Jazz singer and actor Herb Jeffries, the first black singing cowboy to grace Hollywood screens, died of heart failure today in West Hills, CA, reports the LA Times. He was 100. Jeffries was born Umberto Alexander Valentino in 1913 to an Irish mother and a father of Sicilian, Ethiopean, French, Italian and Moorish descent. A singer with the Duke Ellington band and other pop orchestras in the 1940s, the blue-eyed Jeffries embraced his mixed heritage and played up his African-American roots. He made his screen debut in 1937’s Harlem on the Prairie, the first of many “sepia movies” he would star in aimed at black audiences. In 1939’s The Bronze Buckaroo he warbled tunes like “I’m a Happy Cowboy” and established himself as Hollywood’s black Gene Autry. He also starred in low-budget Westerns Harlem Rides The Range and Two-Gun Man From Harlem, and starred opposite Angie Dickinson in 1957’s musical romance Calypso Joe. Television credits include runs on the Hanna-Barbera animated football sitcom Where’s Huddles? and multiple guest roles on Hawaii Five-O. Jeffries played himself in the 1996 comedy Western The Cherokee Kid. He was inducted into the Western Performers Hall of Fame at the National Cowboy & Western Heritage Museum in 2004.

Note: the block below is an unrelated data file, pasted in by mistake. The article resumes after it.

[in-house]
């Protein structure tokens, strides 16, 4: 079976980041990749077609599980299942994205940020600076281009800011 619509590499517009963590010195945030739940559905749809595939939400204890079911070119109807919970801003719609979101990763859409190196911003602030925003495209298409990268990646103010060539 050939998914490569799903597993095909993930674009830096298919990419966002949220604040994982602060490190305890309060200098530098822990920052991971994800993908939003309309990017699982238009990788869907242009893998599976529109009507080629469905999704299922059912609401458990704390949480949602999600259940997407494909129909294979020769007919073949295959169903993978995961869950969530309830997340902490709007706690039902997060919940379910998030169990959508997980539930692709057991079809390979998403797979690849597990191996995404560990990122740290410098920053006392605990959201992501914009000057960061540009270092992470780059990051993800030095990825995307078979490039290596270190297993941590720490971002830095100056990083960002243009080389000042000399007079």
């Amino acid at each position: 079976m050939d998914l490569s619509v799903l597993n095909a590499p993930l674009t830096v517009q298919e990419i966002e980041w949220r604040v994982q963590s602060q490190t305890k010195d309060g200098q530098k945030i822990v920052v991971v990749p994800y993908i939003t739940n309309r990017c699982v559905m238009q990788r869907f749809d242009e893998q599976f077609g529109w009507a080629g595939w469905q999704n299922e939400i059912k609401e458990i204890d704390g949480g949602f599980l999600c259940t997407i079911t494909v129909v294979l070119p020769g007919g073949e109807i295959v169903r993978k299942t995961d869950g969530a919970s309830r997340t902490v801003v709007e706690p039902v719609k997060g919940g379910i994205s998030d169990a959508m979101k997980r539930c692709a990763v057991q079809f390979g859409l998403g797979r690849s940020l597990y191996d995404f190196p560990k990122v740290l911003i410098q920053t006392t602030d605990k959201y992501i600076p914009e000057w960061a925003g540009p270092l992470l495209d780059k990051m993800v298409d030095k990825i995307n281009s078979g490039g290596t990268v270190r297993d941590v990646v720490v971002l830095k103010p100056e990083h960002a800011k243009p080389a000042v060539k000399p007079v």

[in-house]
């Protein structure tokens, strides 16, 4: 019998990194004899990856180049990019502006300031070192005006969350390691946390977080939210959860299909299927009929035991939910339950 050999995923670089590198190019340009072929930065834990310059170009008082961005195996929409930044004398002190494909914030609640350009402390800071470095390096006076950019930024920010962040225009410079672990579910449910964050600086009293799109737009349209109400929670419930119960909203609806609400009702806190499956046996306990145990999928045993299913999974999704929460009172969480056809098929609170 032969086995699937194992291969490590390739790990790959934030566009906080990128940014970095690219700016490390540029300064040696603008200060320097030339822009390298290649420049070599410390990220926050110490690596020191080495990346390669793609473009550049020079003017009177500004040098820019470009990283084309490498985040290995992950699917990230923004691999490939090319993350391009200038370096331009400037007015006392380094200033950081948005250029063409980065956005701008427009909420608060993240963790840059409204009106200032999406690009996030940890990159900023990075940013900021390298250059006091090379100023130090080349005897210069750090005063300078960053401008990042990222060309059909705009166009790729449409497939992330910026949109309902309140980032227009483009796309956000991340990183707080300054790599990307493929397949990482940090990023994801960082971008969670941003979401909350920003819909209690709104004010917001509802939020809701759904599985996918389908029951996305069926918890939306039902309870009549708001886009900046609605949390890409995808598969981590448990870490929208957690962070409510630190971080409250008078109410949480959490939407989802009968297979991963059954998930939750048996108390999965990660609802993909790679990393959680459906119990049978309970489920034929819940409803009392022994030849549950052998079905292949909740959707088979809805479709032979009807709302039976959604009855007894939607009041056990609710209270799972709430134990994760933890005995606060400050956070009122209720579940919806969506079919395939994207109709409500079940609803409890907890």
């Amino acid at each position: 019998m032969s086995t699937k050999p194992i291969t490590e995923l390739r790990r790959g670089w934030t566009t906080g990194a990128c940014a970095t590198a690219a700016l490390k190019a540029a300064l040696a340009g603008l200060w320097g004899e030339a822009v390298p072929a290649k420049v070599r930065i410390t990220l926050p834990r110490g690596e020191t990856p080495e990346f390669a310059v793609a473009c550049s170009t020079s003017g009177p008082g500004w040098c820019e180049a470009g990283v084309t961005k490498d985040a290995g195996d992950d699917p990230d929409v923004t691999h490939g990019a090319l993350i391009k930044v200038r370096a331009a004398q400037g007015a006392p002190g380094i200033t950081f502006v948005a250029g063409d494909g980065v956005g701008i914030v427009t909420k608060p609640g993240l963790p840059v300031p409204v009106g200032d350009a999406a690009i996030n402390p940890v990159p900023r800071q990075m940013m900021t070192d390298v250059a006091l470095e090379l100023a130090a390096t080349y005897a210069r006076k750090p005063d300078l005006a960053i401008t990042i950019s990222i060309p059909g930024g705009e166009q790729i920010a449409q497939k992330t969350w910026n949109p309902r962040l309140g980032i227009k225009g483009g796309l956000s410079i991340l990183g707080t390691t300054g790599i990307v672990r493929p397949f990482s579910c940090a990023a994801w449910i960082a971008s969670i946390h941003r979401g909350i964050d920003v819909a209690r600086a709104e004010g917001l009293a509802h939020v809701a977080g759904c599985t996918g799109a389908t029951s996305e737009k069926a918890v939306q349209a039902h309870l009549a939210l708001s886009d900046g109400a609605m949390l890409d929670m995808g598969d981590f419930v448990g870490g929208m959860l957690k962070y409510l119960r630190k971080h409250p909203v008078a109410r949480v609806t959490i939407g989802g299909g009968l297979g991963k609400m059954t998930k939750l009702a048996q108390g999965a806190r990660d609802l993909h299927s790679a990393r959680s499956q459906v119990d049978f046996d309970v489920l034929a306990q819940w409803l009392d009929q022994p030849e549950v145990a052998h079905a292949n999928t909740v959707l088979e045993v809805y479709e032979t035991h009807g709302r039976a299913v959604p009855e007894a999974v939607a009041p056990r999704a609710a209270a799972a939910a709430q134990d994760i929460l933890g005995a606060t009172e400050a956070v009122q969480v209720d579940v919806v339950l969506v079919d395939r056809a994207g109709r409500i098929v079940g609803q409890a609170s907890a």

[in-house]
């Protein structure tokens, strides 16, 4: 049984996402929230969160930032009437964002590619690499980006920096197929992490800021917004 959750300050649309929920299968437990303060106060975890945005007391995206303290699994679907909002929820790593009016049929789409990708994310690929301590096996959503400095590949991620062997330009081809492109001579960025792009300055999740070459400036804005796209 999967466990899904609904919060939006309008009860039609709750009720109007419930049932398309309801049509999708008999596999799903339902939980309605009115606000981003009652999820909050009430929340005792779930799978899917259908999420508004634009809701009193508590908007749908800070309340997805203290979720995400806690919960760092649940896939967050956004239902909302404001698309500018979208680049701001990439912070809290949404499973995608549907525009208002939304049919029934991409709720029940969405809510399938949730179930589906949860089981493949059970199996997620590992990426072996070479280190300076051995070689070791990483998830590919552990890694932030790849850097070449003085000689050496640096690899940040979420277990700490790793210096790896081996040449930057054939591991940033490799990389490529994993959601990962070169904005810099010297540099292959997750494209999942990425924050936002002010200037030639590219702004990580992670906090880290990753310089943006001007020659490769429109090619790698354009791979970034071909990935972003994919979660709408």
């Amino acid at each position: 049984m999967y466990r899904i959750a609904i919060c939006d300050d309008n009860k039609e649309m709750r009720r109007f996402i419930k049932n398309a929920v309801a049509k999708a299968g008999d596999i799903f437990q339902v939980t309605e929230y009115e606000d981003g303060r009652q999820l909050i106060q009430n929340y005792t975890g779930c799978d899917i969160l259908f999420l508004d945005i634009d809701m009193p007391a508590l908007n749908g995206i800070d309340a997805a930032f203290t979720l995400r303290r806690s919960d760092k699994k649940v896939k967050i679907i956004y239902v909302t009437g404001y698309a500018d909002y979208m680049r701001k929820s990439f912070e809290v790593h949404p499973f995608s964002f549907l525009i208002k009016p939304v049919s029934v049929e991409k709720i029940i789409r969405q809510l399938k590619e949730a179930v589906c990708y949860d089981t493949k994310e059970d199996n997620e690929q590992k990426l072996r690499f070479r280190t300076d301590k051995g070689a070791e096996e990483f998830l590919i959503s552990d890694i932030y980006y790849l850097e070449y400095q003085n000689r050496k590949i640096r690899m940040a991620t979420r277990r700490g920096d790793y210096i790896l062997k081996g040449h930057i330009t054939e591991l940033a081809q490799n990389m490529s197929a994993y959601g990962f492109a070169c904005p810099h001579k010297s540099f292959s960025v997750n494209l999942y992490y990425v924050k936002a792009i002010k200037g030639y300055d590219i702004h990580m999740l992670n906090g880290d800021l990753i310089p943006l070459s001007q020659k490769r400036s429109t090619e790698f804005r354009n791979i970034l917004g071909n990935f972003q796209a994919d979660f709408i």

Subscribe to Deadline Breaking News Alerts and keep your inbox happy.